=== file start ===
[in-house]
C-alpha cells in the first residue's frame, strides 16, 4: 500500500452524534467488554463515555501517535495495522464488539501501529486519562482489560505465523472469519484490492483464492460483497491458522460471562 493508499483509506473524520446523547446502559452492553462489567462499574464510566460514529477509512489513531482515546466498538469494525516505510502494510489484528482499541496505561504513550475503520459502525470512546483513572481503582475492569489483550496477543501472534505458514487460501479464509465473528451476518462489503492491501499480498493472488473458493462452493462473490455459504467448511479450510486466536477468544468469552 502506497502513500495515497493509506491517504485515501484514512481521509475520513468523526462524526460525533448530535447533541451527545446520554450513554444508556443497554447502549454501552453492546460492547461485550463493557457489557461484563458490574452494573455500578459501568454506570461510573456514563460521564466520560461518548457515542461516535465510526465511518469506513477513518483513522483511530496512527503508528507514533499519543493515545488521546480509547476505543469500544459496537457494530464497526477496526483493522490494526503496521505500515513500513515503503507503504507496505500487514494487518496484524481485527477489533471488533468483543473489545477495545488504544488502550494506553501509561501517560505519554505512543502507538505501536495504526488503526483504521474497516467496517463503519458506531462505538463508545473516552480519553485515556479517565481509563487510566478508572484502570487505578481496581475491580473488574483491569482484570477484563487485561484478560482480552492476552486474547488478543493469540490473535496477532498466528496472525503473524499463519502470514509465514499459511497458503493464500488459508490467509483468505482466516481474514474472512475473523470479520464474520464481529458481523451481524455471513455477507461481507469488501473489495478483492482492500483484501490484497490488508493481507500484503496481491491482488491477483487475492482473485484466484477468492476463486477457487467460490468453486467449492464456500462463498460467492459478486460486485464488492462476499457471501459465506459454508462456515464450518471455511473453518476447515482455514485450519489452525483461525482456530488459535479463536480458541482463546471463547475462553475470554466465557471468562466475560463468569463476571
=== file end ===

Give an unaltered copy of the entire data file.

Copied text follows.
[in-house]
C-alpha cells in the first residue's frame, strides 16, 4: 500500500452524534467488554463515555501517535495495522464488539501501529486519562482489560505465523472469519484490492483464492460483497491458522460471562 493508499483509506473524520446523547446502559452492553462489567462499574464510566460514529477509512489513531482515546466498538469494525516505510502494510489484528482499541496505561504513550475503520459502525470512546483513572481503582475492569489483550496477543501472534505458514487460501479464509465473528451476518462489503492491501499480498493472488473458493462452493462473490455459504467448511479450510486466536477468544468469552 502506497502513500495515497493509506491517504485515501484514512481521509475520513468523526462524526460525533448530535447533541451527545446520554450513554444508556443497554447502549454501552453492546460492547461485550463493557457489557461484563458490574452494573455500578459501568454506570461510573456514563460521564466520560461518548457515542461516535465510526465511518469506513477513518483513522483511530496512527503508528507514533499519543493515545488521546480509547476505543469500544459496537457494530464497526477496526483493522490494526503496521505500515513500513515503503507503504507496505500487514494487518496484524481485527477489533471488533468483543473489545477495545488504544488502550494506553501509561501517560505519554505512543502507538505501536495504526488503526483504521474497516467496517463503519458506531462505538463508545473516552480519553485515556479517565481509563487510566478508572484502570487505578481496581475491580473488574483491569482484570477484563487485561484478560482480552492476552486474547488478543493469540490473535496477532498466528496472525503473524499463519502470514509465514499459511497458503493464500488459508490467509483468505482466516481474514474472512475473523470479520464474520464481529458481523451481524455471513455477507461481507469488501473489495478483492482492500483484501490484497490488508493481507500484503496481491491482488491477483487475492482473485484466484477468492476463486477457487467460490468453486467449492464456500462463498460467492459478486460486485464488492462476499457471501459465506459454508462456515464450518471455511473453518476447515482455514485450519489452525483461525482456530488459535479463536480458541482463546471463547475462553475470554466465557471468562466475560463468569463476571